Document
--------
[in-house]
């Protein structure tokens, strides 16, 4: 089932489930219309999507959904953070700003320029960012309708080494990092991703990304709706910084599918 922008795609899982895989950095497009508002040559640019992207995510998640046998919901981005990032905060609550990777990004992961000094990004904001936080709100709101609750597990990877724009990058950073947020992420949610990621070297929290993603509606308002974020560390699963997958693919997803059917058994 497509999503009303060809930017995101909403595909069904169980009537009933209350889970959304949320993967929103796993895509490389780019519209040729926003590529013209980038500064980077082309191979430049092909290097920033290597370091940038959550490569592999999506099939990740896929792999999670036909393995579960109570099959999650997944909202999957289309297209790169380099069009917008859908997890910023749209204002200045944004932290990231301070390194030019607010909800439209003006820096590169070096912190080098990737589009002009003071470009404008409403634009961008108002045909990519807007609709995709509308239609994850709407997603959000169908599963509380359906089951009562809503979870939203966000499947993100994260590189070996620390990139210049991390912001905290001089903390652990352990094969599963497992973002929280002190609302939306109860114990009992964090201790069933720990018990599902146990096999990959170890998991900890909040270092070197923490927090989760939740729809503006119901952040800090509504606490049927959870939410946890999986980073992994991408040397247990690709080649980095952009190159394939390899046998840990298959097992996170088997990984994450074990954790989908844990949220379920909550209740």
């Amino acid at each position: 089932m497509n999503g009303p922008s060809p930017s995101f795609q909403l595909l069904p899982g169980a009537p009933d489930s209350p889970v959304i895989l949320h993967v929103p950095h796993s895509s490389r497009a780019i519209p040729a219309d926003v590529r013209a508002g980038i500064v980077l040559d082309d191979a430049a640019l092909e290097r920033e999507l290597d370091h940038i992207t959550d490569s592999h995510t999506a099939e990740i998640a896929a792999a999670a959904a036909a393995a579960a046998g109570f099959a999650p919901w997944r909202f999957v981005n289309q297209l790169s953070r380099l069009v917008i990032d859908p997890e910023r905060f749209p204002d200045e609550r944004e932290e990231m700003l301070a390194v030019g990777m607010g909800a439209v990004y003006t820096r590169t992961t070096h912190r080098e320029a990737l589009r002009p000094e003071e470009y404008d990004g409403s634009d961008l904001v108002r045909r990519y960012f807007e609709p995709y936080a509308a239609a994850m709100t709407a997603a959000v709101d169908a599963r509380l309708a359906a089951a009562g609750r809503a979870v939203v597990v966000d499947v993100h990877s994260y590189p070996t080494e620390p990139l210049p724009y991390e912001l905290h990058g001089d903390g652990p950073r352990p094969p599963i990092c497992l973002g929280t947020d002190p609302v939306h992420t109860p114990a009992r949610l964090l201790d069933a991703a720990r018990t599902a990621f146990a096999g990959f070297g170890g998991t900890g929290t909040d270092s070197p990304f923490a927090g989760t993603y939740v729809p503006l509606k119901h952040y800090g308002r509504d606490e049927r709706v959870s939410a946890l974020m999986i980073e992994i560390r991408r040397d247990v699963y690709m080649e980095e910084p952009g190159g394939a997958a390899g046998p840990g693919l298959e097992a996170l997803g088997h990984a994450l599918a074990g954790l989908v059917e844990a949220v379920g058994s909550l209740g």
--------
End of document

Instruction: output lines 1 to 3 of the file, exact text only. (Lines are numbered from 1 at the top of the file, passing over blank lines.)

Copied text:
[in-house]
């Protein structure tokens, strides 16, 4: 089932489930219309999507959904953070700003320029960012309708080494990092991703990304709706910084599918 922008795609899982895989950095497009508002040559640019992207995510998640046998919901981005990032905060609550990777990004992961000094990004904001936080709100709101609750597990990877724009990058950073947020992420949610990621070297929290993603509606308002974020560390699963997958693919997803059917058994 497509999503009303060809930017995101909403595909069904169980009537009933209350889970959304949320993967929103796993895509490389780019519209040729926003590529013209980038500064980077082309191979430049092909290097920033290597370091940038959550490569592999999506099939990740896929792999999670036909393995579960109570099959999650997944909202999957289309297209790169380099069009917008859908997890910023749209204002200045944004932290990231301070390194030019607010909800439209003006820096590169070096912190080098990737589009002009003071470009404008409403634009961008108002045909990519807007609709995709509308239609994850709407997603959000169908599963509380359906089951009562809503979870939203966000499947993100994260590189070996620390990139210049991390912001905290001089903390652990352990094969599963497992973002929280002190609302939306109860114990009992964090201790069933720990018990599902146990096999990959170890998991900890909040270092070197923490927090989760939740729809503006119901952040800090509504606490049927959870939410946890999986980073992994991408040397247990690709080649980095952009190159394939390899046998840990298959097992996170088997990984994450074990954790989908844990949220379920909550209740």
């Amino acid at each position: 089932m497509n999503g009303p922008s060809p930017s995101f795609q909403l595909l069904p899982g169980a009537p009933d489930s209350p889970v959304i895989l949320h993967v929103p950095h796993s895509s490389r497009a780019i519209p040729a219309d926003v590529r013209a508002g980038i500064v980077l040559d082309d191979a430049a640019l092909e290097r920033e999507l290597d370091h940038i992207t959550d490569s592999h995510t999506a099939e990740i998640a896929a792999a999670a959904a036909a393995a579960a046998g109570f099959a999650p919901w997944r909202f999957v981005n289309q297209l790169s953070r380099l069009v917008i990032d859908p997890e910023r905060f749209p204002d200045e609550r944004e932290e990231m700003l301070a390194v030019g990777m607010g909800a439209v990004y003006t820096r590169t992961t070096h912190r080098e320029a990737l589009r002009p000094e003071e470009y404008d990004g409403s634009d961008l904001v108002r045909r990519y960012f807007e609709p995709y936080a509308a239609a994850m709100t709407a997603a959000v709101d169908a599963r509380l309708a359906a089951a009562g609750r809503a979870v939203v597990v966000d499947v993100h990877s994260y590189p070996t080494e620390p990139l210049p724009y991390e912001l905290h990058g001089d903390g652990p950073r352990p094969p599963i990092c497992l973002g929280t947020d002190p609302v939306h992420t109860p114990a009992r949610l964090l201790d069933a991703a720990r018990t599902a990621f146990a096999g990959f070297g170890g998991t900890g929290t909040d270092s070197p990304f923490a927090g989760t993603y939740v729809p503006l509606k119901h952040y800090g308002r509504d606490e049927r709706v959870s939410a946890l974020m999986i980073e992994i560390r991408r040397d247990v699963y690709m080649e980095e910084p952009g190159g394939a997958a390899g046998p840990g693919l298959e097992a996170l997803g088997h990984a994450l599918a074990g954790l989908v059917e844990a949220v379920g058994s909550l209740g």